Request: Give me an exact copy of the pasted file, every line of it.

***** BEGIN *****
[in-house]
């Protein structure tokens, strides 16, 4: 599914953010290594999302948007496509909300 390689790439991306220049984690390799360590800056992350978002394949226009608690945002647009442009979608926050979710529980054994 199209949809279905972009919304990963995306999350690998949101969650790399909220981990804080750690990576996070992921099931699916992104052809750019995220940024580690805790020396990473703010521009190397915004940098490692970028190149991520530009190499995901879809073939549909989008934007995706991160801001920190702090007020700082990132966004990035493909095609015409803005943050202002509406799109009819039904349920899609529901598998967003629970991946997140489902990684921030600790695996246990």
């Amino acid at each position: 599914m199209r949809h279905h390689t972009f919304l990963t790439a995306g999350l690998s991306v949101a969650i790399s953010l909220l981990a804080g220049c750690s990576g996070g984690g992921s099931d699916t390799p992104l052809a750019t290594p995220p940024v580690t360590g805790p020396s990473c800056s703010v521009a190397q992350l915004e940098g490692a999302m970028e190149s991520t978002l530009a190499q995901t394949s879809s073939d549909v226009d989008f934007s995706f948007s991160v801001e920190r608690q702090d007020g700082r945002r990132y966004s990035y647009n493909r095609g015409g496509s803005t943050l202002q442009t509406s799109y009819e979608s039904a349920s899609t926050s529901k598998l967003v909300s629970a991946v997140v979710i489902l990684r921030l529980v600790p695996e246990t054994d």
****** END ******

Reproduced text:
[in-house]
């Protein structure tokens, strides 16, 4: 599914953010290594999302948007496509909300 390689790439991306220049984690390799360590800056992350978002394949226009608690945002647009442009979608926050979710529980054994 199209949809279905972009919304990963995306999350690998949101969650790399909220981990804080750690990576996070992921099931699916992104052809750019995220940024580690805790020396990473703010521009190397915004940098490692970028190149991520530009190499995901879809073939549909989008934007995706991160801001920190702090007020700082990132966004990035493909095609015409803005943050202002509406799109009819039904349920899609529901598998967003629970991946997140489902990684921030600790695996246990």
């Amino acid at each position: 599914m199209r949809h279905h390689t972009f919304l990963t790439a995306g999350l690998s991306v949101a969650i790399s953010l909220l981990a804080g220049c750690s990576g996070g984690g992921s099931d699916t390799p992104l052809a750019t290594p995220p940024v580690t360590g805790p020396s990473c800056s703010v521009a190397q992350l915004e940098g490692a999302m970028e190149s991520t978002l530009a190499q995901t394949s879809s073939d549909v226009d989008f934007s995706f948007s991160v801001e920190r608690q702090d007020g700082r945002r990132y966004s990035y647009n493909r095609g015409g496509s803005t943050l202002q442009t509406s799109y009819e979608s039904a349920s899609t926050s529901k598998l967003v909300s629970a991946v997140v979710i489902l990684r921030l529980v600790p695996e246990t054994d």